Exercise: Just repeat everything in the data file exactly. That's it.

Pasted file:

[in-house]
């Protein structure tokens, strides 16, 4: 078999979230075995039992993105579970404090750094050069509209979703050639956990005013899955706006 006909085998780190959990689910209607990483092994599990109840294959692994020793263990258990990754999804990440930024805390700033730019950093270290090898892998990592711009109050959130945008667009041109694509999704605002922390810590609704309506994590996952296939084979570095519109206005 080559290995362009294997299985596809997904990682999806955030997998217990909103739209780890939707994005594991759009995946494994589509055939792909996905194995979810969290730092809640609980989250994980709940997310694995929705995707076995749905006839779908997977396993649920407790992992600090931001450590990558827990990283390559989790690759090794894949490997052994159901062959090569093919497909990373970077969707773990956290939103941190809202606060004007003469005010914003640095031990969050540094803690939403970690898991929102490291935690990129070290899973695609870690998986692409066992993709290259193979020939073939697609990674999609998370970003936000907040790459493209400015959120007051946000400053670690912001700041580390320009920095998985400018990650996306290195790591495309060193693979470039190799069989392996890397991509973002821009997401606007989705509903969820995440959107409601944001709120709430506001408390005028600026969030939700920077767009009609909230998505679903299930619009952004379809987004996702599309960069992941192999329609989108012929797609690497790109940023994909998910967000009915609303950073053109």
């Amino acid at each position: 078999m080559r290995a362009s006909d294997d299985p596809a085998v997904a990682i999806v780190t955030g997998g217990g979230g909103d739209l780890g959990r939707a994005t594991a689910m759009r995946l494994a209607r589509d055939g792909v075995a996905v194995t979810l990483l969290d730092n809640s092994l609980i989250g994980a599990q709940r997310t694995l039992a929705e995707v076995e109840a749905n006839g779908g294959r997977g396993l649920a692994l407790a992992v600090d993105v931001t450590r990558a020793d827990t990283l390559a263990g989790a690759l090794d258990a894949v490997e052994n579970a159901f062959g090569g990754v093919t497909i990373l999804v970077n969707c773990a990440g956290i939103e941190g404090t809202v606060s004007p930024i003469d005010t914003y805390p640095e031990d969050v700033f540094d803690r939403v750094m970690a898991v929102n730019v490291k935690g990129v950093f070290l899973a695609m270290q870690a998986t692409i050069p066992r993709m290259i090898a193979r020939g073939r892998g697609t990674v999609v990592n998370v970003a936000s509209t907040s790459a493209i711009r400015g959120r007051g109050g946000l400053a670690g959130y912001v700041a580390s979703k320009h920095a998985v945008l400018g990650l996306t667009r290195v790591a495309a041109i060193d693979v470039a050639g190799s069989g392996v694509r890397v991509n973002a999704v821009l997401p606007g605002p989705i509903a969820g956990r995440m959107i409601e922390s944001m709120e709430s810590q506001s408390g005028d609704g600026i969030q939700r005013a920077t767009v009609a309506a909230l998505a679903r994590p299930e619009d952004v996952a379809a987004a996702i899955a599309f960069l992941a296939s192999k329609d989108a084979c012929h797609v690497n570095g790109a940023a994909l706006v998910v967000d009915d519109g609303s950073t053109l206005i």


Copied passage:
[in-house]
């Protein structure tokens, strides 16, 4: 078999979230075995039992993105579970404090750094050069509209979703050639956990005013899955706006 006909085998780190959990689910209607990483092994599990109840294959692994020793263990258990990754999804990440930024805390700033730019950093270290090898892998990592711009109050959130945008667009041109694509999704605002922390810590609704309506994590996952296939084979570095519109206005 080559290995362009294997299985596809997904990682999806955030997998217990909103739209780890939707994005594991759009995946494994589509055939792909996905194995979810969290730092809640609980989250994980709940997310694995929705995707076995749905006839779908997977396993649920407790992992600090931001450590990558827990990283390559989790690759090794894949490997052994159901062959090569093919497909990373970077969707773990956290939103941190809202606060004007003469005010914003640095031990969050540094803690939403970690898991929102490291935690990129070290899973695609870690998986692409066992993709290259193979020939073939697609990674999609998370970003936000907040790459493209400015959120007051946000400053670690912001700041580390320009920095998985400018990650996306290195790591495309060193693979470039190799069989392996890397991509973002821009997401606007989705509903969820995440959107409601944001709120709430506001408390005028600026969030939700920077767009009609909230998505679903299930619009952004379809987004996702599309960069992941192999329609989108012929797609690497790109940023994909998910967000009915609303950073053109």
């Amino acid at each position: 078999m080559r290995a362009s006909d294997d299985p596809a085998v997904a990682i999806v780190t955030g997998g217990g979230g909103d739209l780890g959990r939707a994005t594991a689910m759009r995946l494994a209607r589509d055939g792909v075995a996905v194995t979810l990483l969290d730092n809640s092994l609980i989250g994980a599990q709940r997310t694995l039992a929705e995707v076995e109840a749905n006839g779908g294959r997977g396993l649920a692994l407790a992992v600090d993105v931001t450590r990558a020793d827990t990283l390559a263990g989790a690759l090794d258990a894949v490997e052994n579970a159901f062959g090569g990754v093919t497909i990373l999804v970077n969707c773990a990440g956290i939103e941190g404090t809202v606060s004007p930024i003469d005010t914003y805390p640095e031990d969050v700033f540094d803690r939403v750094m970690a898991v929102n730019v490291k935690g990129v950093f070290l899973a695609m270290q870690a998986t692409i050069p066992r993709m290259i090898a193979r020939g073939r892998g697609t990674v999609v990592n998370v970003a936000s509209t907040s790459a493209i711009r400015g959120r007051g109050g946000l400053a670690g959130y912001v700041a580390s979703k320009h920095a998985v945008l400018g990650l996306t667009r290195v790591a495309a041109i060193d693979v470039a050639g190799s069989g392996v694509r890397v991509n973002a999704v821009l997401p606007g605002p989705i509903a969820g956990r995440m959107i409601e922390s944001m709120e709430s810590q506001s408390g005028d609704g600026i969030q939700r005013a920077t767009v009609a309506a909230l998505a679903r994590p299930e619009d952004v996952a379809a987004a996702i899955a599309f960069l992941a296939s192999k329609d989108a084979c012929h797609v690497n570095g790109a940023a994909l706006v998910v967000d009915d519109g609303s950073t053109l206005i």